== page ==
Filmmakers follow the lives of several aspiring ballet dancers from around the globe (ages 9 to 19) as they train for the Youth America Grand Prix, a prestigious dance competition in New York City that holds the potential for career stardom. The documentary design that was original and invigorating in Hoop Dreams has become a formulaic superficiality. There is nothing new revealed in the storytelling arc here, as the players converge on the same climactic competition.
The dancers themselves offer some humanity to the standard proceedings. Michaela, the adopted refugee from Sierra Leone, has a grim backstory: murdered parents, a war-torn country, and racism in the dance world. By contrast, the wealthy, white, blonde cheerleader (nicknamed “Princess” at home, “Barbie” at school) comes across as vain and undisciplined, especially after watching the financial sacrifices of most of the other families. We never learn if one character is any more driven or passionate than another, but the film enjoys setting up these dynamics.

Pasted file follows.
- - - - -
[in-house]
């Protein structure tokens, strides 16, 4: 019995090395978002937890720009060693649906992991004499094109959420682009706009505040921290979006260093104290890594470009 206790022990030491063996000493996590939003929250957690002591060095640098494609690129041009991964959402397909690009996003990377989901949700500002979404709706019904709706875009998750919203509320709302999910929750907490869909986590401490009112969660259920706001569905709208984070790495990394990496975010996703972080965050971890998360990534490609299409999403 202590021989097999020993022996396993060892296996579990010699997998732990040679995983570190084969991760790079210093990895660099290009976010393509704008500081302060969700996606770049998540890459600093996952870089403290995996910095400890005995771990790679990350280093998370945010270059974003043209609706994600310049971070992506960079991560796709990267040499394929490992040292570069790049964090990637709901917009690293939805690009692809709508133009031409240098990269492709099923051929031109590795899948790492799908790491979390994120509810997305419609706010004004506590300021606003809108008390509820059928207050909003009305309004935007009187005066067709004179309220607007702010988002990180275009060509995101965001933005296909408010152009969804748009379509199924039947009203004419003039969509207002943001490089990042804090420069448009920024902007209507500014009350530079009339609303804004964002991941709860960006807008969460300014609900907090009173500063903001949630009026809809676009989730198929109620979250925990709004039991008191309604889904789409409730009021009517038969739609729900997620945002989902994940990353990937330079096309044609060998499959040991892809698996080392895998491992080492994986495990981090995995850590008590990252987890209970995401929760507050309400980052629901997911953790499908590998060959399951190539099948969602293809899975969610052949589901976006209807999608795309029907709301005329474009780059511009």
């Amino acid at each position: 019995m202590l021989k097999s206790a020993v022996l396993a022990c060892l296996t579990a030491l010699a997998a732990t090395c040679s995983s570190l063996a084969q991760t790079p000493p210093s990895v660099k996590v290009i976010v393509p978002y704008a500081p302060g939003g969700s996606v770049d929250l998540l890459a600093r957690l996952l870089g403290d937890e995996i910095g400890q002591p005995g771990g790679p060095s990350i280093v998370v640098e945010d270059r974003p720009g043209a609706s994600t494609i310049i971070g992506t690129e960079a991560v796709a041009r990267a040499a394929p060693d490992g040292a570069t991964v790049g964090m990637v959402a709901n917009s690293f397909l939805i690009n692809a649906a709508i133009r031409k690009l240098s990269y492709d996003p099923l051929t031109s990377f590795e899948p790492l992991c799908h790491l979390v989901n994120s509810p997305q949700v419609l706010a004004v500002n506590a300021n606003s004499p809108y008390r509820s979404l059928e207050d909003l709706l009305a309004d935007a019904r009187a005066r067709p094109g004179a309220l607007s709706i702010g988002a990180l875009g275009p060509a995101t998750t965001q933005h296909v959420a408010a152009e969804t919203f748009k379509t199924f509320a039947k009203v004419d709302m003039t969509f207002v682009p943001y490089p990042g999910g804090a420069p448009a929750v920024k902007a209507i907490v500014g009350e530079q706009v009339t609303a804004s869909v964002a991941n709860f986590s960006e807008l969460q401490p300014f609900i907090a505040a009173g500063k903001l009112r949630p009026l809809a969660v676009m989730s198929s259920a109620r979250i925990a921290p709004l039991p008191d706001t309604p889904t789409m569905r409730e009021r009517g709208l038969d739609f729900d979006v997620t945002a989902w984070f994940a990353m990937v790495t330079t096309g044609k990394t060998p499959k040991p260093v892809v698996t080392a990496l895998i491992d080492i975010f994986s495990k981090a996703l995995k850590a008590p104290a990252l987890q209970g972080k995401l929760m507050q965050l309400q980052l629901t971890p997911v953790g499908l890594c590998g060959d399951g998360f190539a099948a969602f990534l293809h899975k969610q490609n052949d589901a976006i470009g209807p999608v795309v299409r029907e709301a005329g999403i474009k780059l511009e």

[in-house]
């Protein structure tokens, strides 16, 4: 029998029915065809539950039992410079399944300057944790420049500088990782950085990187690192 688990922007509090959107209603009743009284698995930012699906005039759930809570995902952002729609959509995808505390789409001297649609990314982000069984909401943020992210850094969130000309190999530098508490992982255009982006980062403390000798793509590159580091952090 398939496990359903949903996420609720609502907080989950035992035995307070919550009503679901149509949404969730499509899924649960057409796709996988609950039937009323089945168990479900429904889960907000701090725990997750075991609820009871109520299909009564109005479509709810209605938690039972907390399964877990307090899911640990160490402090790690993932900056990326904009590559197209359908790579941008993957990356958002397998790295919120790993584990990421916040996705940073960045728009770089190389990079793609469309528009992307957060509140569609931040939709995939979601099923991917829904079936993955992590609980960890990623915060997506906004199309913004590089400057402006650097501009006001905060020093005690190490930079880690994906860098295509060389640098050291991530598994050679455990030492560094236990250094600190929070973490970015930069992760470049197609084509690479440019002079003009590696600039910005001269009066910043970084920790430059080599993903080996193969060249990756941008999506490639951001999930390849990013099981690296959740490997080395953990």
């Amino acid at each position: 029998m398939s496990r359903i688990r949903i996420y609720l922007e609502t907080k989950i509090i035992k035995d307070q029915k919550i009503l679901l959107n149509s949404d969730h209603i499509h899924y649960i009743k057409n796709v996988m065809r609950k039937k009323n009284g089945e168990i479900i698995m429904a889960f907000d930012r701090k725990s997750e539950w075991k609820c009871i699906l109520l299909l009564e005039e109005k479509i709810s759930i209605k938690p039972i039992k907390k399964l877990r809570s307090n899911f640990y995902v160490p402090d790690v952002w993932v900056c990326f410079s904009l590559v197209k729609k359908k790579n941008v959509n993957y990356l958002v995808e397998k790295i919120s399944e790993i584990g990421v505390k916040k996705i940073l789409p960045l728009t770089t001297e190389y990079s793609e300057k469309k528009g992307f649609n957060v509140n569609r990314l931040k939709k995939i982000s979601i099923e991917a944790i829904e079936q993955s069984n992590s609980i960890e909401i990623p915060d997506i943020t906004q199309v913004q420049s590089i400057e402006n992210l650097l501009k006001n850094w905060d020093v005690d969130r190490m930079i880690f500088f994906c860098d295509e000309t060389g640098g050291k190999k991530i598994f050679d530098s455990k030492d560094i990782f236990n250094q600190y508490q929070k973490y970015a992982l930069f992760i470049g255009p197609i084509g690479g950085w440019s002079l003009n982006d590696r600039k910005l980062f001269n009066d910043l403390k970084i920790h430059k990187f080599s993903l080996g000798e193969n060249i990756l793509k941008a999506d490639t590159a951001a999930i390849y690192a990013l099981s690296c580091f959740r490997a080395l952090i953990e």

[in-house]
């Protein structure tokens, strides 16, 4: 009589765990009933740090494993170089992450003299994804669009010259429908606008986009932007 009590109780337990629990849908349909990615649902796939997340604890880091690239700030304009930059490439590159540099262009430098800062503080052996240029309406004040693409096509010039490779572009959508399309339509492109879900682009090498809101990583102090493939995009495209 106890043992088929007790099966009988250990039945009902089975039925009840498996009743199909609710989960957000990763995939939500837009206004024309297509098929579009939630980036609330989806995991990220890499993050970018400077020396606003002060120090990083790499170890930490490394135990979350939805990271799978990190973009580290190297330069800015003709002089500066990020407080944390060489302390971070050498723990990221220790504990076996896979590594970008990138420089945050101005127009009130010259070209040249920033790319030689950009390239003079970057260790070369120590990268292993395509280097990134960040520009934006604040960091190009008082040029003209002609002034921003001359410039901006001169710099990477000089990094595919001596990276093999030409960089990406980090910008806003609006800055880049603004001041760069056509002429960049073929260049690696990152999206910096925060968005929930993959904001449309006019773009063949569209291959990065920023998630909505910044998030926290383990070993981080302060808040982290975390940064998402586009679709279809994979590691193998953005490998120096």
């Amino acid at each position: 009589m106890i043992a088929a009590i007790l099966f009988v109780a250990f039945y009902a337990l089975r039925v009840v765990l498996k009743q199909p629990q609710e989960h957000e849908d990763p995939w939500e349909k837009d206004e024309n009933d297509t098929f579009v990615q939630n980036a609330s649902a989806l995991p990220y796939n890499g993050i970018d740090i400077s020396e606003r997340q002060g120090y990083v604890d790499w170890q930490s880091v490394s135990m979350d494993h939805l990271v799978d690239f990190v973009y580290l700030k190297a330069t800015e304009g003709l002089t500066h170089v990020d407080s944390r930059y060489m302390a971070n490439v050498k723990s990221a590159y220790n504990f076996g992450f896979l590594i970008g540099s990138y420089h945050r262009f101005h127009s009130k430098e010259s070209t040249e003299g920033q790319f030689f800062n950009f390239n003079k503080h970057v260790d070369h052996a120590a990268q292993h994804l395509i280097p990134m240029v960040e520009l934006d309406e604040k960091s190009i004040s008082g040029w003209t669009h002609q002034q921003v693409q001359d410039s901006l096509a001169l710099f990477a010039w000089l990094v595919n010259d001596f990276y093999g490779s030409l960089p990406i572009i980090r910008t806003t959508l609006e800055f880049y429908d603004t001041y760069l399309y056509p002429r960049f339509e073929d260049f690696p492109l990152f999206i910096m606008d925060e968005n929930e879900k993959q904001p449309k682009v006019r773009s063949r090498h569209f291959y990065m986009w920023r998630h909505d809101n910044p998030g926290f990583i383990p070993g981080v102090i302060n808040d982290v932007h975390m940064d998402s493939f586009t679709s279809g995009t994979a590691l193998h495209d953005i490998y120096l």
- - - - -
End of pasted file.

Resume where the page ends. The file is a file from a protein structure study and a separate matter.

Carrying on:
There is, however, a curious paradox of maturity in the young performers: the immature development of their bodies vs. the mature grace of their abilities; their youthful age vs. their sophisticated speech. They show a thick skin and determined will against the demands of their respective coaches: “Remember, you’re not jumping. You’re flying.”
The most compelling sequence is Joan Zamora’s (one of the older dancers) visit home to Colombia after a year’s absence. We are witness to his heartfelt family reunion and are captivated as he practices his routine in a back alley, the beauty of his movements juxtaposed against the squalor of the environment.
Unfortunately, the film quality is a far cry from the poise and creativity of the performances: grainy film stock, generic angles — more like a parent’s home movie than an aesthetic eye.